Luke 6:37-38- “Stop judging and you will not be judged. Stop condemning and you will not be condemned. Forgive and you will be forgiven. Give and gifts will be given to you; a good measure, packed together, shaken down, and overflowing, will be poured into your lap. For the measure with which you measure will in return be measured out to you.”

Choose Mercy for yourself:  At times the person hardest on us is ourselves.  God and others are more merciful toward us than we are to ourselves.  Divine Mercy Sunday can be a great Sunday for sorting through the expectations we live.  Some are good, prudent, and should be lived by.  Others are not and come from our own woundedness or need to be in control.  There is great freedom in knowing God is God and we are not.  He doesn’t expect us to do His job!  God understands that we are not perfect, that we need to grow and will continue doing so.

Matthew 22:36-39– “Teacher, which commandment in the law is the greatest?”  He said to him, “You shall love the Lord, your God, with all your heart, with all your soul, and with all your mind.  This is the greatest and the first commandment.  The second is like it: You shall love your neighbor as yourself.

Psalm 46:11- Be still and know that I am God!


God Bless!

Fr. Todd


Fr. Todd Bulletin, March 29, 2021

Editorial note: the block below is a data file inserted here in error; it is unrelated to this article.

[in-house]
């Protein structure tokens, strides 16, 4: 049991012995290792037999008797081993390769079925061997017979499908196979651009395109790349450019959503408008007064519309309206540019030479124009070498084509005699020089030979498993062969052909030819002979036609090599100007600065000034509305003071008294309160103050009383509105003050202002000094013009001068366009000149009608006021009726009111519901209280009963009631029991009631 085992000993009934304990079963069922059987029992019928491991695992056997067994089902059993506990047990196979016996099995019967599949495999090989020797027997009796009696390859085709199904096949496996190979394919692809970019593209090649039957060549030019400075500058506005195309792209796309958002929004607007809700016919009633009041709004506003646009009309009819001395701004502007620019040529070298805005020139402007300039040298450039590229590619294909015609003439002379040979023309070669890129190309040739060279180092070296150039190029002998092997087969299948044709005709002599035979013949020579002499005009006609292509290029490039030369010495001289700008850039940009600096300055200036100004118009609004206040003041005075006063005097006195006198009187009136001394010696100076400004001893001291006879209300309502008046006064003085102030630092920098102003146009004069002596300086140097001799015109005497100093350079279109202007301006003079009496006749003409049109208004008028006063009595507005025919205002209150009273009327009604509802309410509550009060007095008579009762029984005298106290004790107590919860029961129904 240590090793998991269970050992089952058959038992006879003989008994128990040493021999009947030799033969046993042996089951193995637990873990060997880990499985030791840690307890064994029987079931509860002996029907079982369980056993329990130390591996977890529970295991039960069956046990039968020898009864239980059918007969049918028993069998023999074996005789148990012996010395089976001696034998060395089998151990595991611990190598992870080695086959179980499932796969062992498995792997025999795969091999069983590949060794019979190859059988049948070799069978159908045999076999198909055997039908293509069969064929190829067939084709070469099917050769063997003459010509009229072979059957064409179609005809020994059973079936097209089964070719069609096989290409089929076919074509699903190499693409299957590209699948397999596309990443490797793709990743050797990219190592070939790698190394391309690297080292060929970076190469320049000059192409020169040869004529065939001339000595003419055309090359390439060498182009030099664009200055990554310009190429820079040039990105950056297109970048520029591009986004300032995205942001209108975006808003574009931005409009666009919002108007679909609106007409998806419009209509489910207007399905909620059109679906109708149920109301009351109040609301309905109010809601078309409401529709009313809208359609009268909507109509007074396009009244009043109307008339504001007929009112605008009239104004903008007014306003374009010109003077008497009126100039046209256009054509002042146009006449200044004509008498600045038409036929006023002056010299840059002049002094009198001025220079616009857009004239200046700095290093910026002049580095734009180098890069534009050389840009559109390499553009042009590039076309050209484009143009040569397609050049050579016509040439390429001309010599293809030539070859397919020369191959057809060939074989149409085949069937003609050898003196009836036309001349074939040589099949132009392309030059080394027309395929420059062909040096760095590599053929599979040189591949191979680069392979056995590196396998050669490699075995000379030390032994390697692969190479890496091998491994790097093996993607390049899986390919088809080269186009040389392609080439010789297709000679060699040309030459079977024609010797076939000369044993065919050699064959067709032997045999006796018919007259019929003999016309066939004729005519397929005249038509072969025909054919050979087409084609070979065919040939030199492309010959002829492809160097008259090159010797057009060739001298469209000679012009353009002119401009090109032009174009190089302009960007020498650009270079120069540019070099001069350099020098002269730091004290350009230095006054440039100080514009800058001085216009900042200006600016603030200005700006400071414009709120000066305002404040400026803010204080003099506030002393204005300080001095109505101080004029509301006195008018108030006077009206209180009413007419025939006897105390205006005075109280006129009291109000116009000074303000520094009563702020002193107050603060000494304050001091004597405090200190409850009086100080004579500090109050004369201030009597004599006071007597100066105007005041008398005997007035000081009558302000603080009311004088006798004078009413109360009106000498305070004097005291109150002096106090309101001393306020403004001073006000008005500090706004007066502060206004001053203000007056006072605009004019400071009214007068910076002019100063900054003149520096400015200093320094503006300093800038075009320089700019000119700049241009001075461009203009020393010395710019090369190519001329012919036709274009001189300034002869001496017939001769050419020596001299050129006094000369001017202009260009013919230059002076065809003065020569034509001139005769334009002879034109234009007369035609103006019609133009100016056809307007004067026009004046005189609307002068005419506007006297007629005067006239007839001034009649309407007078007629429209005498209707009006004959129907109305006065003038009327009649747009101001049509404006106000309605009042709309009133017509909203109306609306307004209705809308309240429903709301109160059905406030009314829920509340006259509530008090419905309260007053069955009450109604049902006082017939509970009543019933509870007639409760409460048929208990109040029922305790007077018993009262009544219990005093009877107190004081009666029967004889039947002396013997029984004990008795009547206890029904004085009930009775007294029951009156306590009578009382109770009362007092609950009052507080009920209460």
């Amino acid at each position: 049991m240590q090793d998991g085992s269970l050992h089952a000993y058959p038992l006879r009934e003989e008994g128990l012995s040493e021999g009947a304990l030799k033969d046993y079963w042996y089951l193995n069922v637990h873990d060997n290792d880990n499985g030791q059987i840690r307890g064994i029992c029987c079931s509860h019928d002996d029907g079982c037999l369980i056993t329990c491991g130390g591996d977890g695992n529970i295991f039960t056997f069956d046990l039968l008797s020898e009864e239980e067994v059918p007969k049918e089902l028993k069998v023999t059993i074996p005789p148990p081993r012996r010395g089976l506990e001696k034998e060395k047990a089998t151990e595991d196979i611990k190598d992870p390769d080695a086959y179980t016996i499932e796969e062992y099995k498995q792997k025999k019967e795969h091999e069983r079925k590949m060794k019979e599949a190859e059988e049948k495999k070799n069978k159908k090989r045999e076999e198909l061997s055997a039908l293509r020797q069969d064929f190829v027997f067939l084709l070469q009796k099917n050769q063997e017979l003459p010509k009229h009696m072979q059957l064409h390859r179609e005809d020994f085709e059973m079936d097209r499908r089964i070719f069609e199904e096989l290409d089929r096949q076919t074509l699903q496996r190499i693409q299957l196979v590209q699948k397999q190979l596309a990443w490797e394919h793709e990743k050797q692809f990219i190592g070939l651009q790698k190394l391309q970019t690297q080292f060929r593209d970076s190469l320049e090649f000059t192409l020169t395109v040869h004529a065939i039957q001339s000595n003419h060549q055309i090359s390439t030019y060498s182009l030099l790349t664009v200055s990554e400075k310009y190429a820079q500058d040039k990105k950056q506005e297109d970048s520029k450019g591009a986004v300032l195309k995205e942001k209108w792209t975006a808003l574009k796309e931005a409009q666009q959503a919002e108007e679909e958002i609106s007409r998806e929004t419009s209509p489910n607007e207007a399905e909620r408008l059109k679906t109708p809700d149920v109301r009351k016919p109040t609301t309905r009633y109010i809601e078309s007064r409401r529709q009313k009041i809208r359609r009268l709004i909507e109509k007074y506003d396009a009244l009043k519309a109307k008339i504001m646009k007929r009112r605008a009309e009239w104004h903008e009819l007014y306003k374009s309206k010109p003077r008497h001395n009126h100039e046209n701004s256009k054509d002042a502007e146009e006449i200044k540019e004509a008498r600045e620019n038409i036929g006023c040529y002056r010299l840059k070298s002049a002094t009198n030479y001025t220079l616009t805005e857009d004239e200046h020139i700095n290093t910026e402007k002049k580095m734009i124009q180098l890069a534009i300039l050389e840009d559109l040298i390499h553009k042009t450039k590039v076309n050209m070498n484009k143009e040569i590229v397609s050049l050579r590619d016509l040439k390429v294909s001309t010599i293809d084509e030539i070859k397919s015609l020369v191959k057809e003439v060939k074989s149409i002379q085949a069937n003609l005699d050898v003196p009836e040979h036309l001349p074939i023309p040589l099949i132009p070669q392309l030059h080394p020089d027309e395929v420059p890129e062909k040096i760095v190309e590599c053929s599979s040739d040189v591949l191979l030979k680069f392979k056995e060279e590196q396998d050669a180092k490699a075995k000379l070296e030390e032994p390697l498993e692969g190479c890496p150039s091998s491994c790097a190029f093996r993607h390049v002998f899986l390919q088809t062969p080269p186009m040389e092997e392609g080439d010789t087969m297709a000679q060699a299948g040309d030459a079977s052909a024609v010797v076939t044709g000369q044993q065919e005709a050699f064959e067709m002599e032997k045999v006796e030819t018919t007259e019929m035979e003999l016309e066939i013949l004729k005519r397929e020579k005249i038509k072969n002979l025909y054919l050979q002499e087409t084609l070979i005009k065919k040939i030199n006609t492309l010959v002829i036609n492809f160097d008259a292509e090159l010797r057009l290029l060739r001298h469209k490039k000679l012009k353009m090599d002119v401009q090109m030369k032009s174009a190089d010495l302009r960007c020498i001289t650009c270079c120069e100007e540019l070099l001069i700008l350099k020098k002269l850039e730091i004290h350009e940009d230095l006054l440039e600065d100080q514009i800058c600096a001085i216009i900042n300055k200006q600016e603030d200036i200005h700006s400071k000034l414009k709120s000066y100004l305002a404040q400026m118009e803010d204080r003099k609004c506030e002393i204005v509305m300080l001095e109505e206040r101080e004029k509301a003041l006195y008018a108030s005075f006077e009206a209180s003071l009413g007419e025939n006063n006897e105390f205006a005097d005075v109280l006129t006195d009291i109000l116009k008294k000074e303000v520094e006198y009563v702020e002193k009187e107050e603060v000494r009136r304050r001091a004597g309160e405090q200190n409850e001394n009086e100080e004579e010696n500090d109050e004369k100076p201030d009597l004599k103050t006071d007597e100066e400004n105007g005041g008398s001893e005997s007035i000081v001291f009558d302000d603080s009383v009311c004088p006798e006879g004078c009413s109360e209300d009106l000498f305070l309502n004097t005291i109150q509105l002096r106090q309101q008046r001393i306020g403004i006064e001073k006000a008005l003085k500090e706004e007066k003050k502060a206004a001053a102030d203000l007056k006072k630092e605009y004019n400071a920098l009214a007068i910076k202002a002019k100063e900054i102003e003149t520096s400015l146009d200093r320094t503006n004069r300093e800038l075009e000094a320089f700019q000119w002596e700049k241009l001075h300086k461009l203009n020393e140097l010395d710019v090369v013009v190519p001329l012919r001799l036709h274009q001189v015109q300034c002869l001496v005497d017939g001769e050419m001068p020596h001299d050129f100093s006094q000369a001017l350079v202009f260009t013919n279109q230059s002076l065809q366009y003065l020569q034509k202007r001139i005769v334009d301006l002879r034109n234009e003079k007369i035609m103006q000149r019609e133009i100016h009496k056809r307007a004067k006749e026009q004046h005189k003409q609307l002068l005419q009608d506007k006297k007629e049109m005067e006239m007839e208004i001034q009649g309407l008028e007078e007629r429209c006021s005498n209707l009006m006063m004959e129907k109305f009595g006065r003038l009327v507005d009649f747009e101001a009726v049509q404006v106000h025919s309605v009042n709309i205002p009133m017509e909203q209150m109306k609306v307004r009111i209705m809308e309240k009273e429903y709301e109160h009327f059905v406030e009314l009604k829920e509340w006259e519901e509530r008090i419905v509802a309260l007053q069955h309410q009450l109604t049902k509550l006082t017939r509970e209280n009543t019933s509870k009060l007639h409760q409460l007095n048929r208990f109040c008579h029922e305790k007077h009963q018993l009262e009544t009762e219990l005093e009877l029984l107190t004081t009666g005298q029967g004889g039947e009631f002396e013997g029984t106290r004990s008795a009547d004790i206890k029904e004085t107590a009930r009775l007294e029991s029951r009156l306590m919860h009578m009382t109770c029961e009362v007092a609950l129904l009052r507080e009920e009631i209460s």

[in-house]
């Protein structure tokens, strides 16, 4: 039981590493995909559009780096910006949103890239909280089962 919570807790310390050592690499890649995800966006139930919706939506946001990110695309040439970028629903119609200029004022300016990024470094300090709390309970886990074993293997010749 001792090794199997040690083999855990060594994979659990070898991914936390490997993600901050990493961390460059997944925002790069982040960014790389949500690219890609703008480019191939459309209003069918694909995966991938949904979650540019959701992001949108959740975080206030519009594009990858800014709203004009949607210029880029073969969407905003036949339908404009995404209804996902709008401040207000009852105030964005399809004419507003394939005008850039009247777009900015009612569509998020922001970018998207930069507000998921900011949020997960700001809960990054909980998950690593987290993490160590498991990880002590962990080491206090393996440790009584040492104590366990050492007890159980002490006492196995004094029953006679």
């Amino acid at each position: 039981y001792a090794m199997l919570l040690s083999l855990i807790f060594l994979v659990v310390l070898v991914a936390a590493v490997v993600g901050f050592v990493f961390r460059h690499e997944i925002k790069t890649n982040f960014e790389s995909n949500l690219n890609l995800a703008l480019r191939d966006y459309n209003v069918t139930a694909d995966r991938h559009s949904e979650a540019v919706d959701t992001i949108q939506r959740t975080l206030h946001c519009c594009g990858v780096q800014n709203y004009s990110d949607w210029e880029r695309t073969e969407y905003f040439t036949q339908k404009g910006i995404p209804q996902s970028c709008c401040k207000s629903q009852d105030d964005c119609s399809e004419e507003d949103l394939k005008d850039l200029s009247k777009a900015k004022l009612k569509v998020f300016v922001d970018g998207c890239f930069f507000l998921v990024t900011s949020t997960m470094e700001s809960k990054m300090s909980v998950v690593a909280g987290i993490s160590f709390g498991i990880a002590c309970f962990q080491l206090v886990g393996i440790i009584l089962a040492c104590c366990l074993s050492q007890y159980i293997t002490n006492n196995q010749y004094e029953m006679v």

Dear Sacred Heart and St. Mary’s,

My sister had a beautiful little girl on March 19th which was a great treat for St. Joseph’s feast day.  She is the 13th grandchild for the K-13 clan.  I will be baptizing her on Easter Monday.  (I once again failed to win the family betting pool on guessing the right gender and date of birth.  Thankfully the 14th grandbaby is due in August, so I will have another crack at the $25 this summer!)

This Palm Sunday, we enter into Holy Week.  I think of Jesus’ statement to the Apostles at the Last Supper when He said to them: “I have eagerly desired to eat this Passover with you before I suffer, for, I tell you, I shall not eat it [again] until there is fulfillment in the kingdom of God” (Luke 22:15-16).  Knowing exactly what would come in the days ahead, Jesus eagerly entered into His Passion, Death, and Resurrection for our salvation.  I have been struck by the fact that sometimes Jesus is more eager to save then I am to let Him save me.  Holy Week is a time to let God enter more fully into our lives, especially those areas that are in need of grace and transformation.